Marantz VP-11S2 DLP Projector HT Labs Measures
Full-On/Full-Off Contrast Ratio: 2,650:1
At 78 inches wide, my screen (also a Stewart StudioTek 130, 16:9) is considerably smaller than Kris Deering’s. The contrast ratio shown above was taken on my screen with the lamp on Economy and the iris on 3 (fully open). The gamma was set to Standard (for both the above and following results).
I measured the contrast ratio with two other possible combinations of iris and lamp setting. With the iris set on 3 and the lamp on Normal, I obtained a peak contrast ratio of 1,805:1 (19.85 ft-L white window / 0.011 black). With the lamp on Normal and the iris on 2 (middle position), the result was 2,650:1 (10.6 ft-L white window / 0.004 ft-L black). In the latter condition, I would expect the brightness on KD’s 120-inch-diagonal screen (104.4 inches wide) to be approximately 6 ft-L. (Judged by calculation; the light output on a larger screen with the same gain should decrease in direct proportion to its increased area.) A level of 6 ft-L would be dark city for me, but KD’s room is practically a black hole to room reflections, so he can tolerate a dimmer screen image.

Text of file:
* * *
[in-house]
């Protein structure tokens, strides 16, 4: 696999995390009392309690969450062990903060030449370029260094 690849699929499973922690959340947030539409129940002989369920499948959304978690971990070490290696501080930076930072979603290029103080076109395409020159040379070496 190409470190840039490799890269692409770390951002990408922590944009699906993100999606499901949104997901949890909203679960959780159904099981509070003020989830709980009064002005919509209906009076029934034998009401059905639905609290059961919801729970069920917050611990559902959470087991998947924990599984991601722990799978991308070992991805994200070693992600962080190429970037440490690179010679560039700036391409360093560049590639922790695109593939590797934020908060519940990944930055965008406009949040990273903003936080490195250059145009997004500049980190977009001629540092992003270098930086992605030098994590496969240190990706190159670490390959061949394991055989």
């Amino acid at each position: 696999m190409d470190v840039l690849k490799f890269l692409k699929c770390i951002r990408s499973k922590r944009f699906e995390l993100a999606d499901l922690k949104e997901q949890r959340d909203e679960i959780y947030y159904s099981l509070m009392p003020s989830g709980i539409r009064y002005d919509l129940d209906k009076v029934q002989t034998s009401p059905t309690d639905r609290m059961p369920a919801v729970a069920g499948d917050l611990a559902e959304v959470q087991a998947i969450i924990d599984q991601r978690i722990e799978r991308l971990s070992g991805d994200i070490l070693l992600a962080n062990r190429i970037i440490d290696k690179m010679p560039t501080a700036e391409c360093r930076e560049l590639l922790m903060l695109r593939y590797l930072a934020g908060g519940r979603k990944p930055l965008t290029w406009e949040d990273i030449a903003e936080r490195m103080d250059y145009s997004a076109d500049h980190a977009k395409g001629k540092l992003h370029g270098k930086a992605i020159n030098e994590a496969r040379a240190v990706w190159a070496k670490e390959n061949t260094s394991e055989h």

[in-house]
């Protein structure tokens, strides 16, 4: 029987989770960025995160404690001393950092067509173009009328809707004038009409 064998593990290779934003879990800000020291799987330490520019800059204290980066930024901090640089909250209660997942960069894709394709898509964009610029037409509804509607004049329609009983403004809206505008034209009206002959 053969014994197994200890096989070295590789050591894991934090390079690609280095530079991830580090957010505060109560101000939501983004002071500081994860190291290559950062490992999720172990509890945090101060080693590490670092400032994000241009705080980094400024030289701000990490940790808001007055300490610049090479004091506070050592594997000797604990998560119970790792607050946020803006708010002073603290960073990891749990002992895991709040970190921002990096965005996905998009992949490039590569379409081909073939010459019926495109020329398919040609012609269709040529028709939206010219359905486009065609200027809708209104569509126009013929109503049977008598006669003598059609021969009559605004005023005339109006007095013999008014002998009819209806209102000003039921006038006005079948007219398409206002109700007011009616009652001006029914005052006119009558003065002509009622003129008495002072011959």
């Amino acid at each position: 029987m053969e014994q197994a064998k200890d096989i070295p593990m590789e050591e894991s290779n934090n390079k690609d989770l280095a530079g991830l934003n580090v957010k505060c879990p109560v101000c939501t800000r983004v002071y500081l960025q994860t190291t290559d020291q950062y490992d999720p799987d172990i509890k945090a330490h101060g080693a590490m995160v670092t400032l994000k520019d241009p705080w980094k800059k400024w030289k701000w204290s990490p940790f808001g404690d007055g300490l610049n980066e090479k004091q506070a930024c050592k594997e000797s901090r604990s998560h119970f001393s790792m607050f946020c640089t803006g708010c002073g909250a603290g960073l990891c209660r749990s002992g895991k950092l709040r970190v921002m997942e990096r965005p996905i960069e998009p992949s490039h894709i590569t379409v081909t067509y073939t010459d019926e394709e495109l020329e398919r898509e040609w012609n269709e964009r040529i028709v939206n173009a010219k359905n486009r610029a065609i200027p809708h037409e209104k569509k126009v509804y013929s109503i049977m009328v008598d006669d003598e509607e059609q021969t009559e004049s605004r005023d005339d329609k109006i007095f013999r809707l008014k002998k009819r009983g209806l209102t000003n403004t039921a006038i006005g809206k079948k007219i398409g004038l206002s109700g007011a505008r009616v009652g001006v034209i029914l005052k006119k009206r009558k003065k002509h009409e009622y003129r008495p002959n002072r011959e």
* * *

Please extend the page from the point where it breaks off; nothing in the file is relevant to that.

For the Before measurements for color tracking, the color temperature control was set to 3, with the individual gain and bias calibration adjustments in their neutral position. While the color temperature did measure very close to 6500K in these settings, it was clearly not on the D65 standard. There was too much green. Fortunately, it took little effort to dial in a very accurate (After) result. The Before readings are not particularly relevant for a display in this price range. Anyone who spends this much for a projector and does not get it professionally set up and calibrated is exercising false economy.
The Marantz color gamut, as KD points out, is oversaturated in red and green (see the CIE chart). While the deviations were not enough to produce overly vivid colors, Marantz might consider putting a good color management system on its to-do list for its next generation of projectors.
The VP-11S2’s HDMI resolution earned straight A’s across the board. The component resolution ranged from good (1080i and 720p) to satisfactory (480i/p).
The overscan in both HDMI and component was 0 percent on all sides for 720p and 1080i/p and no more than 0.5 percent (on the left side only) for 480i/p.—TJN